Namami Gange: Seema Sharma Shah’s homage to the Ganges

Printmaker Seema Sharma Shah's printmaking in the exhibition Namami Gange at Siddhartha Art Gallery, Baber Mahal.
Printmaker Seema Sharma Shah’s printmaking in the exhibition Namami Gange at Siddhartha Art Gallery, Baber Mahal. Photo: Aryan Dimal

“The work you do honestly is your contribution to society,” says printmaker Seema Sharma Shah, who has been consistently creating her printmaking artwork for the past three decades.

She is also an Associate Professor at the Central Department of Fine Arts at Tribhuvan University and is the former Department Head of the Central Department of Fine Arts. She has received her doctorate in Printmaking from Banaras Hindu University, India. Since her involvement in arts education, many Nepali students have honed their skills in printmaking techniques and got their master’s degree in it.

Currently, her 17th solo art exhibition ‘Namami Gange: Homage to the Ganges’ is on display at Siddhartha Art Gallery, Baber Mahal that began on February 13.

In the exhibition, she has worked on two series—the Ghat series and the Deities series—where her Ghat series has been exhibited in Nepal for the first time. Originally from Banaras India, she came to Nepal in 1995 after her marriage with Nepali printmaker Uma Shankar Shah. Since then Nepal has become her home.

Feel the divinity in the exhibition

The exhibition Namami Gange at Siddhartha Art Gallery, Baber by Printmaker Seema Sharma Shah. Photo: Aryan Dhimal
The exhibition Namami Gange at Siddhartha Art Gallery, Baber Mahal by Printmaker Seema Sharma Shah. Photo: Aryan Dhimal

The exhibition at the gallery is captivating and as you enter it, you can get a feel of divinity as the ghats of Banaras are associated with the divine. Moreover, the size of the artworks in the exhibition gives you the illusion as if you are at the ghats of Banaras at dawn. Her artworks in the ghat series are surreal with the use of the architecture of ghats then her choice of colours and motionlessness, give you the effect of a frozen state.

There are 80 different ghats in Banaras and they are built on the bank of the holy river Ganga. The ghats have religious and architectural importance and are one of the must-visit places in Banaras. For Seema, these ghats are not only the source of divinity or beauty but also the source of fond memories she carries when she used to visit them during her childhood with her mother. Then during her college days when she used to sit in the ghat for drawings and sketches.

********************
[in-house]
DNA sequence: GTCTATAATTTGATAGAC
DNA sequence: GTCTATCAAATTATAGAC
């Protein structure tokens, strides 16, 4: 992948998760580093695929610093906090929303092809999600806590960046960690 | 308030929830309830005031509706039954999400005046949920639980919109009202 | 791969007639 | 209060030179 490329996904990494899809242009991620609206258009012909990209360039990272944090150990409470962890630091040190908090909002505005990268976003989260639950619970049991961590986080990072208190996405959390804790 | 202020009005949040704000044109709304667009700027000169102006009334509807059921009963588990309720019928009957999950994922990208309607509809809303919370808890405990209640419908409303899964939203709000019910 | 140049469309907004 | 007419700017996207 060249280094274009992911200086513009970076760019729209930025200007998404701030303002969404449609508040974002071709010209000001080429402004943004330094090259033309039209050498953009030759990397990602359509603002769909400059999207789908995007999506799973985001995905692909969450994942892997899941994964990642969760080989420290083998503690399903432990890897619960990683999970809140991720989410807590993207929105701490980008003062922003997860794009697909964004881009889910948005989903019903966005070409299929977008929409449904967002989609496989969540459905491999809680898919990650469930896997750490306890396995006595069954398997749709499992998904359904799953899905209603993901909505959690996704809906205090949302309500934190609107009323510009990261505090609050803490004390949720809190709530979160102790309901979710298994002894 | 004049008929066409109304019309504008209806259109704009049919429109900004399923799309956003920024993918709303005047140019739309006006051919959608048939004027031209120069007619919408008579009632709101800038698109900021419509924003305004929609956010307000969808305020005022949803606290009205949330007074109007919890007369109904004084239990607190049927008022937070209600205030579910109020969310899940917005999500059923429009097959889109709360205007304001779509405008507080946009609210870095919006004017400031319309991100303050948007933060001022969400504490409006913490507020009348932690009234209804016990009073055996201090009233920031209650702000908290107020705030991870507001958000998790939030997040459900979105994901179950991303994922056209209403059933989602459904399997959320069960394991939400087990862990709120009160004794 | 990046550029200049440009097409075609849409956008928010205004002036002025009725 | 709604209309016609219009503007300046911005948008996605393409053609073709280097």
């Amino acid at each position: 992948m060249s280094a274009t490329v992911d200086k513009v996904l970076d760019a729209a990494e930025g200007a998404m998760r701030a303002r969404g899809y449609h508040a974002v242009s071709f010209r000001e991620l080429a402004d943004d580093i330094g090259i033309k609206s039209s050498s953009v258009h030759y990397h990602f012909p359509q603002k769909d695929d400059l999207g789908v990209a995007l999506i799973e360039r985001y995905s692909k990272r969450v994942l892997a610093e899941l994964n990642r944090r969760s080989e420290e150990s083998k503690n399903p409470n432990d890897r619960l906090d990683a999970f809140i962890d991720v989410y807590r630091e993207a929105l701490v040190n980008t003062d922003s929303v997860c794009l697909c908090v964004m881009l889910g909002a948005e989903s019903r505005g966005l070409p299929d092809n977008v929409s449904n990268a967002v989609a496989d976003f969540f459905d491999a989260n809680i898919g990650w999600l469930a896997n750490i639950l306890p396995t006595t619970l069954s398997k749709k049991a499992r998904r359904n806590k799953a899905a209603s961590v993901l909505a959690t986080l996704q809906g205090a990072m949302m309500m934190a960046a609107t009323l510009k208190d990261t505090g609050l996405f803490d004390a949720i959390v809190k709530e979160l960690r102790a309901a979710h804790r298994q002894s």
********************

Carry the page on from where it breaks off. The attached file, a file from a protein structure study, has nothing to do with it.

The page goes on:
The ghat series is her latest artwork. During the Covid-19 pandemic, she was eventually drawn to the images of ghats and her fond memories with her mother and her young days. The darker hues she used in the ghat series symbolise the difficult time during the pandemic.

“Seema’s works are ambitious and powerful for their unrivalled scale and vision,” said Sangeeta Thapa, founder/director of Siddhartha Art Gallery, “In a time where the digital and AI are coming to the forefront, she remains a purist at heart, laboriously etching into the zinc plate by hand, undaunted by new trends, striving to attain the viscosity in each of her etchings-a technique.”

According the Seema, it takes a minimum of two months to four months to etch metal plates step by step to get the desired form and structure and a whole day to make a print.

Inspired by Nepal

Printmaker Seema Sharma Shah at the exhibition Namami Gange at Siddhartha Art Gallery, Baber Mahal.
The exhibition Namami Gange at Siddhartha Art Gallery, Baber Mahal. Photo: Aryan Dhimal

Different Hindu and Buddhist deities she chose to work with too give you the holy effect. Then, in comparison to ghat series, it is more warm and welcoming. The colour choice too resemble the character of the particular deity gives the same impression. She has used different shades of red to depict Lord Ganesh, Goddess Kumari and Goddess Durga. Likewise, she used hues like orange for Lord Hanuman and blue for Lord Krishna.

Besides the idols of deities found in the temples and monasteries of Nepal and India, she uses images of ancient Nepali and Indian sculpture and architecture, Nepali cultural rituals and Hindu/Buddhist motifs. She combines everything in one single artwork making it unique.

Moreover, her experience and encounter with the different atmospheres of India and Nepal too have ignited the creativity in her works.

“From childhood, I had only seen people worshipping inside temples or in the puja rooms of their houses; it was astonishing to see an entire city in a state of constant worship and festival,” said Seema.

She was fascinated to see the worship of Kumari as a living goddess. “What made me a little dejected was that I was unable to understand the history behind many of the rituals present here,” she added, “The Living Goddess deeply influenced me. It was during Indra Jatra that I felt most overwhelmed by the rituals and felt as if I had been in the presence of Gods. This experience inspired me to portray deities in my works.”

In her deities series, she uses fragments of her early plates to create a unique collage depicting multiple deities, and particular festivals within the framework of a single work where each image has its framework uniting and separating these deities at the same time.

The exhibition continues till March 11.

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Shrestha is a senior sub-editor at Onlinekhabar. Contact her at [email protected].

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